Ebola virus infection: epidemiology, clinical features and laboratory diagnosis

Rengina Vorou1, Emmanouil Papadogiannakis2
1.Hellenic Center for Diseases Control and Prevention, Athens, Greece
2.Department of Veterinary Public Health, National School of Public Health, Athens, Greece

Οn August 8, 2014, World Health Organization declared the Ebola epidemic in Western Africa as public health emergency of international concern, as a result of its unprecedented expansion from West Africa to other regions. During this epidemic, 28.500 cases and 11.315 deaths have been reported. Our review covers the period 1976-2016 and summarizes available literature on
previous and current Ebola outbreaks, clinical findings, laboratory diagnosis, mode of transmission, and the local or regional epizootic. In 1976, the first two cases of simultaneous Ebola outbreaks were identified in Sudan and Zaire. According to the known data the virus is fatal among non-human primates. The animal reservoir, the amplification host and other intermediate hosts are not yet clear. The virus has been detected in the dogs and the fruit bats in central Africa. It has been also experimentally inoculated in fruit and free tailed bats. The longer lasting dry seasons
in the deforested areas of Western Africa along with the behavioral patterns of wild animals, facilitate the dissemination of the virus from wild life to humans. The ways in which the Ebola
virus is transmitted among human populations are the direct contact with infected bats or primates, the contact with human blood or body fluids (mainly during the ritual burials), the contaminated
objects of the patients or syringes contaminated by the fluids of the patients (hospitaldissemination). In the case of outbreaks among humans, the main difficulty of the local health authorities or the international medical expeditions into the field, was the wasting of time until the diagnosis is laboratory confirmed. The laboratory investigation focuses on reverse transcriptase PCR, keeping the ELISA for cross checking and cross-sectional prevalence studies. At the moment, there is no treatment or an approved vaccine, while the results from plasma transfusion of convalescent patients are still controversial.

Major Histocompatibility Complex – Immunopeptidome current data

Asimoula Kavvada, Maria Chatzidimitriou, Stella Mitka
Alexander Technological Educational Institute of Thessaloniki (ATEITH), Thessaloniki, Greece

Major Histocompatibility Complex (MHC) is a highly polymorphic and polygenic system that is responsible
for the encoding of HLA antigens. The genes of MHC are organized in three clusters:
class I and class II regions, which encode HLA antigens, and class III region. They are inherited according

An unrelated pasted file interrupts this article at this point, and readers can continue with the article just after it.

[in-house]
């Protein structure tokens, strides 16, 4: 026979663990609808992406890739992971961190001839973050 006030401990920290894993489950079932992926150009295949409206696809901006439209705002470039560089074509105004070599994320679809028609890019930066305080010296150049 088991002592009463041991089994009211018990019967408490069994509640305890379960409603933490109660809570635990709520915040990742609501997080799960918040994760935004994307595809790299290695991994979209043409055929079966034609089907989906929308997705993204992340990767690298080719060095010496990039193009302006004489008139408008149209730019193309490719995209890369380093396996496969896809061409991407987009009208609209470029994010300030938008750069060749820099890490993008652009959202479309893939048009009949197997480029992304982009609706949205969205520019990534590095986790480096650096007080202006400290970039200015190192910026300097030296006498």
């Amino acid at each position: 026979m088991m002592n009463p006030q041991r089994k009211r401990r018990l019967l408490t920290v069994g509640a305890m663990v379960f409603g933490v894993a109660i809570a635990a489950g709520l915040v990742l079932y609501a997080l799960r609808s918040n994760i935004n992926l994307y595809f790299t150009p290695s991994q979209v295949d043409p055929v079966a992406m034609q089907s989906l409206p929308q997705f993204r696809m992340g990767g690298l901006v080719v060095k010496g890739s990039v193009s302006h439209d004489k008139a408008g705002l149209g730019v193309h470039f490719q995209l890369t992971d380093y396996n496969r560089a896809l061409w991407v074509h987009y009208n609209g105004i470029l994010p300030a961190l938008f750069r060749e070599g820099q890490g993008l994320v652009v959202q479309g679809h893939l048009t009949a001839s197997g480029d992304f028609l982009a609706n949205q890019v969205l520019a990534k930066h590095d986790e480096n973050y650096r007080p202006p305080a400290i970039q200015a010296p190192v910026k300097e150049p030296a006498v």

to Mendel’s laws as a whole. HLA antigens are consisted of two heavy and two light chains.
Also, they have a binding groove, which binds the peptide of foreign antigens. Class I HLA molecules
are located to the membrane of all nucleated cells. In contrast, class II HLA molecules are located
to some antigen presenting cells (APCs). The binding groove of HLA class I molecules binds
endogenous antigens and presents them to CD8 cells, while HLA class II molecules present exogenous
antigens to CD4 cells. This phenomenon is called MHC restriction. The major biological
role of this system is the control of the immune response. MHC function is applied to many medical
fields, such as transplantations, immune resistance to some diseases and mate choice.
Nowadays, a new area, which is called MHC-immunopeptidomic, is being researched. MHC-immunopeptidomic
studies the countless peptides presented to the cell surface by MHC molecules,which consist the immunopeptidome.
The immunopeptides are derived to two clusters: class I peptides and class II peptides. These peptides are
products of protein degradation. Class I peptides are the most interesting, since they derive from
endogenous proteins. Endogenous proteins of great importance are the rapidly degraded polypeptides (RDPs).
RDPs are derived to Short Lived Proteins (SLiPs) and Defective Ribosomal Products (DRiPs). Although the
structure of DRiPs is not entirely defined, it is supported that DRiPs are responsible for the rapid
recognition of the viral antigens and they are connected to tumor immunosurveillance. MHC-immunopeptidome
could offer new aspects to cancer immunotherapy, vaccines and autoimmunity. A newborn mass spectrometry
method, which is called SWATH-MS, consists a new tool for studying MHC-immunopeptidome.

ORIGINAL ARTICLE Genetic variations in Ureaplasma parvummacrolide resistance associated genes

Tzimoula Kotrotsiou, Maria Exindari, Eudoxia Diza, Georgia Gioula, Angeliki Melidou, Nicolaos Malisiovas
Microbiology Department, School of Medicine, Aristotle University of Thessaloniki, Thessaloniki, Greece

Macrolides are widely used for the treatment of ureaplasma infections. The aim of this study was
to investigate possible genetic resistance determinants in Ureaplasma parvum isolates with erythromycin
elevated MICs. Nine U. parvumisolates (four isolates with MIC ? 8 μg/ml and five isolates